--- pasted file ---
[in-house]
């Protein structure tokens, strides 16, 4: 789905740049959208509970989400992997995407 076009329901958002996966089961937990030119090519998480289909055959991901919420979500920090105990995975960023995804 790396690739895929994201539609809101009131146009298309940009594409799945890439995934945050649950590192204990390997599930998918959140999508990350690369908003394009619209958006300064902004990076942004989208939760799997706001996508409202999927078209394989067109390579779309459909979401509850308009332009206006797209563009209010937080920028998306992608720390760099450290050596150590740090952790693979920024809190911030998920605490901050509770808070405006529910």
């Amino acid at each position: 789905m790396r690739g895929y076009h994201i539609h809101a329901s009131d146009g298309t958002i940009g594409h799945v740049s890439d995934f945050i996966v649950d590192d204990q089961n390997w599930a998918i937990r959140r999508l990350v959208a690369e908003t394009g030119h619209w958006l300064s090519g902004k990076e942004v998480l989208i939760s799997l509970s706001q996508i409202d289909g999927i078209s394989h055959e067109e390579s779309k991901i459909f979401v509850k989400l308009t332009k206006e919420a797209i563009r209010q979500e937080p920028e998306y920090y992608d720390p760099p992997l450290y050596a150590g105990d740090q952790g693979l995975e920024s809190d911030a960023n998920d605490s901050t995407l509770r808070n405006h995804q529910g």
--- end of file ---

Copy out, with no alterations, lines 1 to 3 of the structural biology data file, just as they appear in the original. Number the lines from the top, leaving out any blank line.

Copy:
[in-house]
């Protein structure tokens, strides 16, 4: 789905740049959208509970989400992997995407 076009329901958002996966089961937990030119090519998480289909055959991901919420979500920090105990995975960023995804 790396690739895929994201539609809101009131146009298309940009594409799945890439995934945050649950590192204990390997599930998918959140999508990350690369908003394009619209958006300064902004990076942004989208939760799997706001996508409202999927078209394989067109390579779309459909979401509850308009332009206006797209563009209010937080920028998306992608720390760099450290050596150590740090952790693979920024809190911030998920605490901050509770808070405006529910």
């Amino acid at each position: 789905m790396r690739g895929y076009h994201i539609h809101a329901s009131d146009g298309t958002i940009g594409h799945v740049s890439d995934f945050i996966v649950d590192d204990q089961n390997w599930a998918i937990r959140r999508l990350v959208a690369e908003t394009g030119h619209w958006l300064s090519g902004k990076e942004v998480l989208i939760s799997l509970s706001q996508i409202d289909g999927i078209s394989h055959e067109e390579s779309k991901i459909f979401v509850k989400l308009t332009k206006e919420a797209i563009r209010q979500e937080p920028e998306y920090y992608d720390p760099p992997l450290y050596a150590g105990d740090q952790g693979l995975e920024s809190d911030a960023n998920d605490s901050t995407l509770r808070n405006h995804q529910g």